The South Hill Enterprise says that it has the “largest paid circulation of any Mecklenburg County newspaper,” which we take to mean it gets whomped by penny savers but otherwise has cornered the market in southern Virginia. Enterprising reporter Lisa Andrews went out to see how the local population was responding to the passage of the Energy bill in the House. Andrews also talks to the Washington politicians, but let’s just glide right by them.
Local farmer Hart Hudson said Friday, “I am not in favor of anything that will increase the cost of production.” Hudson said he supports the VFBF [Virginia Farm Bureau Federation] stance and he urged others to oppose the passage of the bill as it makes it way to the Senate.
Well, that’s to be expected, if a little narrow-band.
Dean Price, owner of Red Birch Energy in Bassett, referred to the bill as a way to use “trickle down” economics and to encourage local farmers to spend locally. “This legislation will allow more American entrepreneurs and farmers like me to grow and sell our own energy,” Price said. “These kinds of jobs can’t be outsourced and will be a huge part of a new economy and business model in Southern Virginia.” He said that the economy is on the verge of an economic boom.
We hope Mr. Price is right about the economy. We looked up Red Birch Energy and found that it is a biodiesel concern that uses local canola to make its diesel fuel.
“I encourage the Senators and Congressmen of the Fifth District to notify the small farmers in the area how this bill will impact them and how they can take advantage of the opportunities included in the bill,” President of the National Black Farmers Association John Boyd said Monday. “I would like to see them holding meeting and keeping the rural farmers up to date on the progress. Ultimately the bill will reach rural America. It will come to us, an area that doesn’t normally get affected by such legislation. We will feel the impact of the solar power and it will help rural America.”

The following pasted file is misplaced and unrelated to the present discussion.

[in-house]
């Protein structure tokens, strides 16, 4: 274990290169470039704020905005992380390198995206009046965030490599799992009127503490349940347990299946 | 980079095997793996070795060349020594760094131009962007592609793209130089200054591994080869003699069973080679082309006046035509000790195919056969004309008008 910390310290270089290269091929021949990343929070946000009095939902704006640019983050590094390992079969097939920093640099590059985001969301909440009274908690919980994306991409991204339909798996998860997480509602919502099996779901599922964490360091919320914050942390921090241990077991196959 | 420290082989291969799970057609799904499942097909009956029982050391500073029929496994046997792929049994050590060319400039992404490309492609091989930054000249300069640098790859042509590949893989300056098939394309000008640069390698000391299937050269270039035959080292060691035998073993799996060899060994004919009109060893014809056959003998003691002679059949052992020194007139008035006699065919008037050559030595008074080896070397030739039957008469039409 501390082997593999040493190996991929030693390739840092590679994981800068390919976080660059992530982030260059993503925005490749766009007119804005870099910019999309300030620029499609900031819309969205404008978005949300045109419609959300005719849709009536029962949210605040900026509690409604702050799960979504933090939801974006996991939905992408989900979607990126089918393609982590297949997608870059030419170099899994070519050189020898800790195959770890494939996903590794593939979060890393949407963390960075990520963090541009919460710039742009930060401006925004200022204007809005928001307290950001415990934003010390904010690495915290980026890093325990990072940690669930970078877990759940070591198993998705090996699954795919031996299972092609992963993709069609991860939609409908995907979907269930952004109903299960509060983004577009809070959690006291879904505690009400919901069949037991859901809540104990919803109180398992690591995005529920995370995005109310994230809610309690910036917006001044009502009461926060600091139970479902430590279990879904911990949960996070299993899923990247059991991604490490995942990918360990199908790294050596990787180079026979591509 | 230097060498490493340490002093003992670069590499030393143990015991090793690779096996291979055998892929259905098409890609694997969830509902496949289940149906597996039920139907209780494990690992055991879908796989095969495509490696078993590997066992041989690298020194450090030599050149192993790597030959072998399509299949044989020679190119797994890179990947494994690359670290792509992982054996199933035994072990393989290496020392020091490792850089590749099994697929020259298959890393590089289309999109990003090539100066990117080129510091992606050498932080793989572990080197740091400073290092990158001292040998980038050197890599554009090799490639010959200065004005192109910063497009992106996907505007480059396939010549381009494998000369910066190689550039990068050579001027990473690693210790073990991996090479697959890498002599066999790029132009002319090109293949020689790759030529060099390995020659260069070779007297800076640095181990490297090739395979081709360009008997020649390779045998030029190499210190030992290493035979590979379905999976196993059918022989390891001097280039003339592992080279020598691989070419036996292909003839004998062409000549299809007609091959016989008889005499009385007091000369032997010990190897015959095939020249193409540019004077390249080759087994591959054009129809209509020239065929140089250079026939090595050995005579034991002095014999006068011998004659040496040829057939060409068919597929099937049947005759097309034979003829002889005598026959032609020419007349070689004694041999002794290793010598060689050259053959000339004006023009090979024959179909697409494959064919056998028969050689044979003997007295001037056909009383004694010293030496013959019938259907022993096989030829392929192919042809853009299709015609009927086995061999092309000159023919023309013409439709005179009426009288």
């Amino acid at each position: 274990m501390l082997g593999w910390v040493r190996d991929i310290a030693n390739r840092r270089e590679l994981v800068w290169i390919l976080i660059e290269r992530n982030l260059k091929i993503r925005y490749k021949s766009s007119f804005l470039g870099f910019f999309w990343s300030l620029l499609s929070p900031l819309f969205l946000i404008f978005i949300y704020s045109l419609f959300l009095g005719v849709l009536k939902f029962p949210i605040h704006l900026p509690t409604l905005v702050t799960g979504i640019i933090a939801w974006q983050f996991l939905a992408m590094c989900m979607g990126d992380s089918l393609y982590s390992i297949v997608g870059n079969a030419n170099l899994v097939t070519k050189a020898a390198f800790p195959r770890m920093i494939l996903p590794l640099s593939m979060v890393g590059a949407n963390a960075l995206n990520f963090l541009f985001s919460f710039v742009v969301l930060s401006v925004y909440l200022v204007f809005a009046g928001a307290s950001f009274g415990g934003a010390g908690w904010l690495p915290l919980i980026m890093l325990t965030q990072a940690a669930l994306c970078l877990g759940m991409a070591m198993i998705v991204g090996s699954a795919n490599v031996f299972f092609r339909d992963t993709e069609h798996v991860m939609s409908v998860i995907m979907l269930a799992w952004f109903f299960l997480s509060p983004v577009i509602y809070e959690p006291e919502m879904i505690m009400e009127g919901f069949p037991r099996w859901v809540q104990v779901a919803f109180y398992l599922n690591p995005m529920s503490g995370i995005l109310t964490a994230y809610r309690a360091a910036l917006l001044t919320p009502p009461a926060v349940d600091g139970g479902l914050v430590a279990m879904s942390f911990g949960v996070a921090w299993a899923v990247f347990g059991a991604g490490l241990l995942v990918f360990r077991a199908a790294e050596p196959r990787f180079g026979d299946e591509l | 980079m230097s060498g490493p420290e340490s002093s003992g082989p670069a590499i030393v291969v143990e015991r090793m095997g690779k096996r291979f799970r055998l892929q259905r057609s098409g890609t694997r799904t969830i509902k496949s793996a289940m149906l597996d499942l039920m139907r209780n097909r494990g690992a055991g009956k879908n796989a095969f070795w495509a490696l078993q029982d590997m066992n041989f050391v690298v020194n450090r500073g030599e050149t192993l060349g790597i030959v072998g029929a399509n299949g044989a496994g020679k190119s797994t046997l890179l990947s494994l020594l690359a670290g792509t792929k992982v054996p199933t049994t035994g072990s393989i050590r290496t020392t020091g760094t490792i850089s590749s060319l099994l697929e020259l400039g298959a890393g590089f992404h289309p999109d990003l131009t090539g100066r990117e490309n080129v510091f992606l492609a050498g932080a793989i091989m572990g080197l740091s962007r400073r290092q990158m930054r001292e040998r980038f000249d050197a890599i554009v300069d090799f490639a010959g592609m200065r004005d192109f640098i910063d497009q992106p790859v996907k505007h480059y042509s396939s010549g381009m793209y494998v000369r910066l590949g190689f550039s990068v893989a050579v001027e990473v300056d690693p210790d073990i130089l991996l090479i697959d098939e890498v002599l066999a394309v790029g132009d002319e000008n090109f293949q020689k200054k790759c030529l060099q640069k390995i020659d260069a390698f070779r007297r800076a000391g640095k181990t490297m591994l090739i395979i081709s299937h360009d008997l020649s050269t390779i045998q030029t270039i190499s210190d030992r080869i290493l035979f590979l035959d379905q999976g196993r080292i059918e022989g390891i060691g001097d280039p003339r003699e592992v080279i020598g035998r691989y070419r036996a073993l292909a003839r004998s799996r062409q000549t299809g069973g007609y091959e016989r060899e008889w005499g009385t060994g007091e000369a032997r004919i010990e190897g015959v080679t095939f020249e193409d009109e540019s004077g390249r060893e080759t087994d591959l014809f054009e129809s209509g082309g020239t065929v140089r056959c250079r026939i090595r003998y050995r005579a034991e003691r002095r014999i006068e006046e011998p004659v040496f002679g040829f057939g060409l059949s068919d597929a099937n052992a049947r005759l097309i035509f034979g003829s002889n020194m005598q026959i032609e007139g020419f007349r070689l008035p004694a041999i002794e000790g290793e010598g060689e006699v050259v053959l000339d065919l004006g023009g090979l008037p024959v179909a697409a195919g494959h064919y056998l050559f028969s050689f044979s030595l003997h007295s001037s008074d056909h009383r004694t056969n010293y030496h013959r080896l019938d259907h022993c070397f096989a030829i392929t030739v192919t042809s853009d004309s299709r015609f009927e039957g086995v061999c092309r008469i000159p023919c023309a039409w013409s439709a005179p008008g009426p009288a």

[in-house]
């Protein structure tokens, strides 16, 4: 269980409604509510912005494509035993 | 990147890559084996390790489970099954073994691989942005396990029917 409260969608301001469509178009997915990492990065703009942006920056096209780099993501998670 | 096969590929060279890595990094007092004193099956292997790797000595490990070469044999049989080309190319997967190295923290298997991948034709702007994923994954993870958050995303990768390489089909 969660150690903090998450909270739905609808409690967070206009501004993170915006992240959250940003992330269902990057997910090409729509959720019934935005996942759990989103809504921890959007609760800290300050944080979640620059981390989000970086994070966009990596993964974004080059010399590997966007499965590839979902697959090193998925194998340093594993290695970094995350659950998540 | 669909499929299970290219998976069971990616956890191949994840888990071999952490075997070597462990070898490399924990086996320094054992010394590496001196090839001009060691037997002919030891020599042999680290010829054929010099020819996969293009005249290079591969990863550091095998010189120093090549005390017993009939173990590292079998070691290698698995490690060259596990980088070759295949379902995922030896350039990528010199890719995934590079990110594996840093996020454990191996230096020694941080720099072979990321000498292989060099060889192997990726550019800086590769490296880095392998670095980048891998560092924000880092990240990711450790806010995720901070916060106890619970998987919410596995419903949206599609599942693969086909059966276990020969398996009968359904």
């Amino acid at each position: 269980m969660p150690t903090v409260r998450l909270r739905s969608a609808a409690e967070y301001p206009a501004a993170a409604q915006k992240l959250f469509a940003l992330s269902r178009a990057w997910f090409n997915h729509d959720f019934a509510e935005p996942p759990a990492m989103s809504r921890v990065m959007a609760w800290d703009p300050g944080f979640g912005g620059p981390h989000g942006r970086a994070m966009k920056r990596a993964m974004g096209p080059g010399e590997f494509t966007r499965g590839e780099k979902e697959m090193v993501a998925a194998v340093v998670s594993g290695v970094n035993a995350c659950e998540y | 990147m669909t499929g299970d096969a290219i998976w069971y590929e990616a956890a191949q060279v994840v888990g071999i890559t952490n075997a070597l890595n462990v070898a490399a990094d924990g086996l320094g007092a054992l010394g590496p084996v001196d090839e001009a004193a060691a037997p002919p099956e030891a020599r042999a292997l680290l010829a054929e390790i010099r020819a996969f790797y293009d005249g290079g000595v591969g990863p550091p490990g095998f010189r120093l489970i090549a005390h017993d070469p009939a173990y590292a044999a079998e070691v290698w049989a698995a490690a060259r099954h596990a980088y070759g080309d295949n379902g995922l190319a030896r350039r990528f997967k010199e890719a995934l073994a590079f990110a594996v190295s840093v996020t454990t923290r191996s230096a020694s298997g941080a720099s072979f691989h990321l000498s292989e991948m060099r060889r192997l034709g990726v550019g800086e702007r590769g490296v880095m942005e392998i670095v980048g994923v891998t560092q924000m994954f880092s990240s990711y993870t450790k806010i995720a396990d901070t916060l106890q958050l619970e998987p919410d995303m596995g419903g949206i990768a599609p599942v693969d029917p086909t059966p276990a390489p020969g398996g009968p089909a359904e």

We like Mr. Boyd’s expansive nature a lot, but reckon every energy initiative has a considerable impact on farmers. We took a peek over at National Black Farmers Association Web site and found that Mr. Boyd created it on his own and really has a beef, so to speak, with the USDA. You can read all about it over there.
The 13th annual Picnic in the Park is set for this Friday from 6 p.m. until 10 p.m. in Parker Park. The free event features music, kids games, popular concessions, and, of course, the biggest and best ever fireworks display provided by Dominion Fireworks.
I might have aimed my camera differently, but if you’re around Parker Park, drop by.